Time management isn’t just for businessmen and women. Teach children to manage their time to complete tasks and they will be equipped for life.
Your child will need to get dressed ‘in time’ for school, or prioritise answers to questions in an exam. These are just a couple of examples which involve children managing their time well. This guide will help you to instil time management in your child.
Time is valuable – and often limited. Whether your child is four or twenty-four, they will need to fit tasks into a certain amount of time.
Time management can help you and your child to:
Young children have no concept of time, but they will soon need to know how it works. The National Curriculum expects schools to teach children how to tell the time, but it’s a good idea work on it at home, too.
Telling the time is obviously necessary for time-keeping. Fortunately, there are lots of games to make it fun, and interactive ways of teaching it.
You can use either digital watches (just numbers) or analogue watches and clocks (with fingers or hands) to teach the basics.
Show them the basics as soon as you feel they are ready. An article in The Guardian suggests some teaching resources, with tips to help you.
Teaching children how to tell the time also involves maths – specifically, multiplication. Help them to learn their 5 times table, which will make the process easier.
Help your child to keep track of time by allocating set times for certain activities. Children need to have routine in their lives to feel secure, so keep things simple and predictable. Have a set time for things they do regularly and make sure that you stick to it. It will help children to be disciplined. For example, it’s good if they know it’s time to wake up at 7.30am, or that they need to be ready to leave for school by 8.10am.
Beware of children getting lost in time, too. They can spend hours watching TV, playing on video games or sitting at the computer. Make sure you have set times for this kind of activity, and limit the time they might ‘waste’ or use unproductively.
Teach them how to schedule things. For example – half an hour of TV after dinner; then an hour of homework.
If children are reluctant to do basic tasks, make them fun. Routine ‘boring’ tasks could be daily chores like making their bed, tidying up their room, or brushing their teeth. How do you make them fun?
Find a way to motivate them and keep within a specific time. For young children, try singing a song or playing a CD track, or make it into a timer-game. By the time the song is over (or the egg-timer or alarm has gone off), the task should be finished.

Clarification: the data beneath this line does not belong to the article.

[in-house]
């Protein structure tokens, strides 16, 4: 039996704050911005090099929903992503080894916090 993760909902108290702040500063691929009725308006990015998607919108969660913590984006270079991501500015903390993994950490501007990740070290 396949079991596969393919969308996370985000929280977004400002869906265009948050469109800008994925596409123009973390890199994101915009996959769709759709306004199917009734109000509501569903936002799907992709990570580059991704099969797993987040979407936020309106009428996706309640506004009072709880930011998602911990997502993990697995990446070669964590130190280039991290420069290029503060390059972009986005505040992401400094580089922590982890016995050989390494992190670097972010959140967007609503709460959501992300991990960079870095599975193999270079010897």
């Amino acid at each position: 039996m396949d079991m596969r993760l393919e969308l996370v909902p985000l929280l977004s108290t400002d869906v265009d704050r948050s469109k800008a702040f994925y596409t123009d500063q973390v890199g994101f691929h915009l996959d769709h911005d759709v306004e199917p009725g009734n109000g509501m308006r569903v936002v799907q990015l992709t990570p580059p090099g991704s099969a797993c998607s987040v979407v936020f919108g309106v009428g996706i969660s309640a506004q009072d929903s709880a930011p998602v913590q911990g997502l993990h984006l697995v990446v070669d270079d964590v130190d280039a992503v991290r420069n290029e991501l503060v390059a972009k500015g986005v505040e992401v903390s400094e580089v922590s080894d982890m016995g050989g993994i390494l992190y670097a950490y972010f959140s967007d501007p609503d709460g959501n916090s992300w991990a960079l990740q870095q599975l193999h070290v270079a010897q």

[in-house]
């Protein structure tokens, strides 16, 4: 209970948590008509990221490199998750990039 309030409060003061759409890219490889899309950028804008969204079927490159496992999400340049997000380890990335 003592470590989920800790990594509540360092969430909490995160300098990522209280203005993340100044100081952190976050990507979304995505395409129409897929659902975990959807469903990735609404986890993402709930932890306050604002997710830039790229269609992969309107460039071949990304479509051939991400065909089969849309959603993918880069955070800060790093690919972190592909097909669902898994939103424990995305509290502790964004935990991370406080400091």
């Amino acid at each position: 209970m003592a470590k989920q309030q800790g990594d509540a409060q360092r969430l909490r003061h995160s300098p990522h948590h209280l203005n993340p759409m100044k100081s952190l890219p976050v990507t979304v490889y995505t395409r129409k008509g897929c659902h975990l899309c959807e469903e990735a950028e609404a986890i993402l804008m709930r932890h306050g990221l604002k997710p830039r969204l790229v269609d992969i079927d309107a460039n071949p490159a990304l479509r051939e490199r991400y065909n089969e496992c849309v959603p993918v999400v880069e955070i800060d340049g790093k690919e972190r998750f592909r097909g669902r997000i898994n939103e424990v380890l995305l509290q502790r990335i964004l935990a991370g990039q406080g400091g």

One method is to set up competitions between siblings – such as bed-making races – or award gold stars for completing all their chores (properly) by a certain time. If they have no siblings, encourage them to time themselves and see if they can break their own records.
Children love visual things. Make a colourful chart together, reminding them of the things they regularly need to do, in the order they need to do them. Then display it. Once the planner has got your child into the habit, they will soon do things automatically – without the reminders.
It's also a good idea to schedule revision or homework using planners, timetables and lists.
Research suggests that girls are generally better organised than boys. Whatever their gender, show your children how to:
Children will enjoy ticking off tasks they have completed. It will give them a sense of accomplishment.
Children might feel apprehensive about doing something new. Give them the opportunity to practice. A run-through allows children to familiarise themselves with what needs to happen within a certain time.
For example, days before a new term starts, help them to practise packing their school bag and changing into their uniform.
Or if they face a test or an exam, give them practice papers. As well as helping them to manage their time, it will help them to get in the right headset.
Rehearsals will improve their confidence in new situations.
Help them to set goals to give focus and set priorities. Goals should be specific. Pin them down to times, dates and detail.
Ensure that they understand what steps they need to take to achieve their goal. For example, if your child wants a grade A*, help them break it down.
Make goals realistic and achievable, but do not ‘pooh-pooh’ your child’s greatest dreams. If they really want to fly around the moon – who says that is impossible? It could happen, with work, effort and creativity. Discuss what it would take.
You don’t need to be obsessive with charts and schedules, but planning and organisation can help a child to develop good habits.
Teach the importance of not leaving things until the last minute – it alleviates stress and helps them to feel confident and prepared.
Tips for you, too, can be found on the NHS website.